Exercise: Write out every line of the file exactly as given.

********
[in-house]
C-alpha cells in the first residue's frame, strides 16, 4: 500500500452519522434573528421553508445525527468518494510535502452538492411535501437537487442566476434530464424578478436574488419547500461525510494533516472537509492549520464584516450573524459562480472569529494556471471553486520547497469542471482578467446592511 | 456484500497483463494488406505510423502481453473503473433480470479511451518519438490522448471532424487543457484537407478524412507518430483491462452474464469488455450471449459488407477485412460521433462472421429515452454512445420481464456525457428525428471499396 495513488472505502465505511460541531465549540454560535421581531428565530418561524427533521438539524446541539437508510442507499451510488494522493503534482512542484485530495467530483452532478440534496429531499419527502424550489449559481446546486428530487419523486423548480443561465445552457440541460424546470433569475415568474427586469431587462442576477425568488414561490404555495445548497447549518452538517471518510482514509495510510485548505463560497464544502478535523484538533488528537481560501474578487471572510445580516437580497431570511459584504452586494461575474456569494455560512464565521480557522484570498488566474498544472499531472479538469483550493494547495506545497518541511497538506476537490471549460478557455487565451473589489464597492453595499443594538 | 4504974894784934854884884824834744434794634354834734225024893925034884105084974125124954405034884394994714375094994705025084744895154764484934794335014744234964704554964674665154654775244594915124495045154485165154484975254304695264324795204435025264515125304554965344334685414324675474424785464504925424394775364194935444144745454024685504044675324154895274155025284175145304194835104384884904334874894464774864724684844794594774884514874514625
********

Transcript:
[in-house]
C-alpha cells in the first residue's frame, strides 16, 4: 500500500452519522434573528421553508445525527468518494510535502452538492411535501437537487442566476434530464424578478436574488419547500461525510494533516472537509492549520464584516450573524459562480472569529494556471471553486520547497469542471482578467446592511 | 456484500497483463494488406505510423502481453473503473433480470479511451518519438490522448471532424487543457484537407478524412507518430483491462452474464469488455450471449459488407477485412460521433462472421429515452454512445420481464456525457428525428471499396 495513488472505502465505511460541531465549540454560535421581531428565530418561524427533521438539524446541539437508510442507499451510488494522493503534482512542484485530495467530483452532478440534496429531499419527502424550489449559481446546486428530487419523486423548480443561465445552457440541460424546470433569475415568474427586469431587462442576477425568488414561490404555495445548497447549518452538517471518510482514509495510510485548505463560497464544502478535523484538533488528537481560501474578487471572510445580516437580497431570511459584504452586494461575474456569494455560512464565521480557522484570498488566474498544472499531472479538469483550493494547495506545497518541511497538506476537490471549460478557455487565451473589489464597492453595499443594538 | 4504974894784934854884884824834744434794634354834734225024893925034884105084974125124954405034884394994714375094994705025084744895154764484934794335014744234964704554964674665154654775244594915124495045154485165154484975254304695264324795204435025264515125304554965344334685414324675474424785464504925424394775364194935444144745454024685504044675324154895274155025284175145304194835104384884904334874894464774864724684844794594774884514874514625